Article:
signs are placed  on gro-
                                cery shelves near products
                                that Rogers believes  are
                                wise environmental choic-
                                es, such as those with
                                minimal packaging,  recy-
                                cled packaging,  or in con-
                                centrated form.  Other
                                signs positioned in gro-
                                cery aisles provide helpful
                                waste  reduction tips, such
                                as how to reduce unwant-
                                ed direct mail and how to
                                recognize recycled content
                                in packaging.
                         Providing guidance about prod-
                        ucts that help reduce waste has
                        increased consumer demand for
                        those products. "We've noticed a
                        measurable increase in sales of the
                        labeled products,"  Rogers
                        explains. "People are opting to buy
'the environmental choice' over another because of  its waste
reduction benefits.  We change the labels frequently, pointing
out waste reduction benefits of different products,  but the
featured products are usually the ones in  demand."
   Larry's also has conducted two "Ecology of Your Market"
workshops to educate other grocers about environmentally
sound business practices. Participants gained insights on suc-
cessful waste reduction initiatives  and
learned about EPA's WasteWi$e pro-
gram. Everyone who attended the work-
shops implemented at least one new
environmental initiative in their store.
"Whether it was waste  prevention, recycling,
or another environmental activity, each of
our attendees took some actions that they
wouldn't have taken if they hadn't attend-
ed the workshop," explains Rogers.

WasteWi$e Update
   CITGO Strikes It Rich with Paper
     WasteWi$e  charter partner CITGO Petroleum
   Corporation has tapped into the rich rewards associated
   with educating employees to reduce paper usage. Over the
   past four years, the company reduced paper generation by
   nearly 5 million sheets per month (68 percent). CITGO
   estimates saving $2.5 million a year through the following
         •  Eliminating pages separating reports saved
            roughly 500,000 sheets per month.
         •  Placing a phone number on reports to allow
            individuals who did not need to be on the dis-
            tribution list to call and remove their names
            saved nearly 250,000 pages per month.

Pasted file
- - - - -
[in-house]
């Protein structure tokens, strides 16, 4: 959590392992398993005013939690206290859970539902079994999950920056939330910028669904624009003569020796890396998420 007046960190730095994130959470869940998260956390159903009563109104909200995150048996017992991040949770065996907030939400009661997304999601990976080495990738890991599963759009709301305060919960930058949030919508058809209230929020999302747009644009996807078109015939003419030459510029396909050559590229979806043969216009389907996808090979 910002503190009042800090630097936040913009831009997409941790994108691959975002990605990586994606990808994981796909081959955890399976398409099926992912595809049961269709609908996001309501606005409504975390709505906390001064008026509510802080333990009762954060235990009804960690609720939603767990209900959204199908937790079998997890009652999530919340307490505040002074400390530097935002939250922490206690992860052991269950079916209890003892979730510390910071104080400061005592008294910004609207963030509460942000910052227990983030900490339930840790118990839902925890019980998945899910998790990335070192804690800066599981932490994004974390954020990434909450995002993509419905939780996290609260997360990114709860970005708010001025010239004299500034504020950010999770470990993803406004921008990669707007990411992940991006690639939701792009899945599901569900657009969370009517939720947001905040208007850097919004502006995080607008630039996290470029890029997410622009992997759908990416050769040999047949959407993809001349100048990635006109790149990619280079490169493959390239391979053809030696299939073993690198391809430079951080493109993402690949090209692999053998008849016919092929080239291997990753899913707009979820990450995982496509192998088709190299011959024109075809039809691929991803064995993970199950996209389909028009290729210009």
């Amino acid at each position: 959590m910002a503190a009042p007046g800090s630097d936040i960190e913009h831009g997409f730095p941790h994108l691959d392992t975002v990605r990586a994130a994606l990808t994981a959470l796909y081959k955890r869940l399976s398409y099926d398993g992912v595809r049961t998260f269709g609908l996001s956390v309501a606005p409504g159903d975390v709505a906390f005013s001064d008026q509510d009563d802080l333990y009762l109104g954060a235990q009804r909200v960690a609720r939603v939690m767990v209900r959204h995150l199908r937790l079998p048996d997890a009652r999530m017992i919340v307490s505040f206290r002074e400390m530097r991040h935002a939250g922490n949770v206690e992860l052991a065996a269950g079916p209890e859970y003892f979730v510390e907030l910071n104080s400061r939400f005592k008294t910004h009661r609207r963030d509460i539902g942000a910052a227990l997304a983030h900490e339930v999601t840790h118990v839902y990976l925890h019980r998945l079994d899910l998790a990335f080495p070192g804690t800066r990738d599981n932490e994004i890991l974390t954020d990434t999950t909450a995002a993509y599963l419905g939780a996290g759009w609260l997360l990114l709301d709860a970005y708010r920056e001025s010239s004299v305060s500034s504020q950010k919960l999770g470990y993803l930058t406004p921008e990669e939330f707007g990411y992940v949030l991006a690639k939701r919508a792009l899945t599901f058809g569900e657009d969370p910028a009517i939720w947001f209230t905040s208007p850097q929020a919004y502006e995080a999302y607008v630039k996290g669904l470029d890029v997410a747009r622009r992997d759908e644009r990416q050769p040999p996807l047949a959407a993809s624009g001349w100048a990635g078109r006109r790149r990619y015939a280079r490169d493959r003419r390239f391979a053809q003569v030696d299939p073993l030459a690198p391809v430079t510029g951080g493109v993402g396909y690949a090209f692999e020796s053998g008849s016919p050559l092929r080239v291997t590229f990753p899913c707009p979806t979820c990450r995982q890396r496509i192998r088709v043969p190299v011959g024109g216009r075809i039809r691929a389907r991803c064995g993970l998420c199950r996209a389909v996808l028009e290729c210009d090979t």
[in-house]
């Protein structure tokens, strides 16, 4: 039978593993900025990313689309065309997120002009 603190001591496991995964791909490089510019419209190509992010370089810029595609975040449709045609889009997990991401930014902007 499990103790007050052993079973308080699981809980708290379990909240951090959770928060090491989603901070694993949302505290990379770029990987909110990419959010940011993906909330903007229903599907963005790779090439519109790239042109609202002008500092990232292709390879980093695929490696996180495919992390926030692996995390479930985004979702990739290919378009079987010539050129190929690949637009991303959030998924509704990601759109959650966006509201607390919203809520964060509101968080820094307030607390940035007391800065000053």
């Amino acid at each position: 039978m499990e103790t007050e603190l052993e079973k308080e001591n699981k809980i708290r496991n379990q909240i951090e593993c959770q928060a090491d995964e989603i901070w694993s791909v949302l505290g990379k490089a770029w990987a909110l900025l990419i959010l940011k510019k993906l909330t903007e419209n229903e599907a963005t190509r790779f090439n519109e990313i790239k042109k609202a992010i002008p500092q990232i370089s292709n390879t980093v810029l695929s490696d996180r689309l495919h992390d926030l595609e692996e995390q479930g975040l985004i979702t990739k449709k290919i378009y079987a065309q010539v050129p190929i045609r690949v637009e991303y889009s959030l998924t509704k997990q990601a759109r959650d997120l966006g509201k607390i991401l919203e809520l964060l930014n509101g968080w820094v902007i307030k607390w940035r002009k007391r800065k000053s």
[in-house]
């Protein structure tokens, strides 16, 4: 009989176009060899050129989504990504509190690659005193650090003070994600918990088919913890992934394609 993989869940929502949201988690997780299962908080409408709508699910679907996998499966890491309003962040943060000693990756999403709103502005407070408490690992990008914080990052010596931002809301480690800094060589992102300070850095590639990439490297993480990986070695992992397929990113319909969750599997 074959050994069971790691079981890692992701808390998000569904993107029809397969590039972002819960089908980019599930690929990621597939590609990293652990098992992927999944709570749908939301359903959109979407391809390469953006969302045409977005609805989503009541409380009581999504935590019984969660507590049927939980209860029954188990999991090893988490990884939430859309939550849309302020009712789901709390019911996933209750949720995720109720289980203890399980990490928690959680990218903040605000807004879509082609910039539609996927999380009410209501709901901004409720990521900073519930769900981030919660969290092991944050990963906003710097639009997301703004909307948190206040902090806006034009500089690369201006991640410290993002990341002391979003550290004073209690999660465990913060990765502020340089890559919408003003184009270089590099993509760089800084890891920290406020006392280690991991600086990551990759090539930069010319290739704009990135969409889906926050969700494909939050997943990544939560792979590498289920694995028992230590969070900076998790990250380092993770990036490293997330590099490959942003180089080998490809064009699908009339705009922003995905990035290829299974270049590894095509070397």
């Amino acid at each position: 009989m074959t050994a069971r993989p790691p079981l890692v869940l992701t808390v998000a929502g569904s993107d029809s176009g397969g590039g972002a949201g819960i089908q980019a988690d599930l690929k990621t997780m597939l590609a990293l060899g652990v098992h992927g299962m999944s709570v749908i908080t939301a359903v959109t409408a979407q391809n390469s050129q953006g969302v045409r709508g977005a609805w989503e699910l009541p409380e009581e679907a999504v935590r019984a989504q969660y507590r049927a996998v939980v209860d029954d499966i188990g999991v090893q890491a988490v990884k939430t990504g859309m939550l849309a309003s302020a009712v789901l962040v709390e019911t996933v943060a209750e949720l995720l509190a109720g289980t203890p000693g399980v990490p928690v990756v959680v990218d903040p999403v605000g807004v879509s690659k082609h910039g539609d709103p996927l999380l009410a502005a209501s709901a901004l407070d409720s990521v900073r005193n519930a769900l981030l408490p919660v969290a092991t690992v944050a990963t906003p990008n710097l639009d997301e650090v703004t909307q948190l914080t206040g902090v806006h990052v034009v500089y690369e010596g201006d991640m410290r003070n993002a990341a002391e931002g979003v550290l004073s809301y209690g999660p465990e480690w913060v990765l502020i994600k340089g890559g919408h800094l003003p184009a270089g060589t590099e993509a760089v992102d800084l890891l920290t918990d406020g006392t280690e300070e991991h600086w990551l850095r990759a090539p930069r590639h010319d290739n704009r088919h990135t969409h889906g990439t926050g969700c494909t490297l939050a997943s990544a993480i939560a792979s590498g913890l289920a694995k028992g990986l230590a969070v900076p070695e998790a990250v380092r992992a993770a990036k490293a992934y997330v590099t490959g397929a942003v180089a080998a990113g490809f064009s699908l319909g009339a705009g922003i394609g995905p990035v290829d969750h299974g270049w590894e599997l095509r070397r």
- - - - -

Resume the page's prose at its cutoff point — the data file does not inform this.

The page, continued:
•  Reviewing marketing reports to determine what
            reports were necessary saved an additional
            250,000 pages per month.
         •  Training clients and employees to use on-line
            viewing techniques and reduce number of
            pages printed.
        •  Enabling managers to view reports on-line and
            print them only if necessary.
     CITGO promotes these  waste reduction ideas in a sec-
  tion of its weekly newsletter dedicated to  sharing "Words
  From WasteWi$e." In addition to practical examples that
  individual employees can implement at their own work-
  stations, articles illustrate the cost savings benefits (envi-
  ronmental benefits of waste reduction) and inform
  employees of whom to contact to learn more (e.g., about
  on-line viewing techniques).
               We'd Like to Hear from You
               WasteWi$e would like to hear about your efforts
               to educate your employees, customers, and
               suppliers. In addition, if you are not yet a
               WasteWi$e partner and would like to join,
please let us know.  Benefits of membership include technical
assistance on waste reduction, publications, a peer match pro-
gram, workshops, and more. Contact us at 800  EPA-WISE for
more information.
    The Mail Preference Service of the Direct Marketing Association
    will remove only consumer addresses from its mailing lists. An
    article in the September 1995 Update incorrectly stated that
    businesses could use this service to have addresses removed
    from the mailing lists. For additional ideas on reducing unwant-
    ed direct mail, call the WasteWi$e helpline at 800 EPA-WISE.
    United States
    Environmental Protection Agency
    Washington, DC  20460

    Official Business
    Penalty for Private Use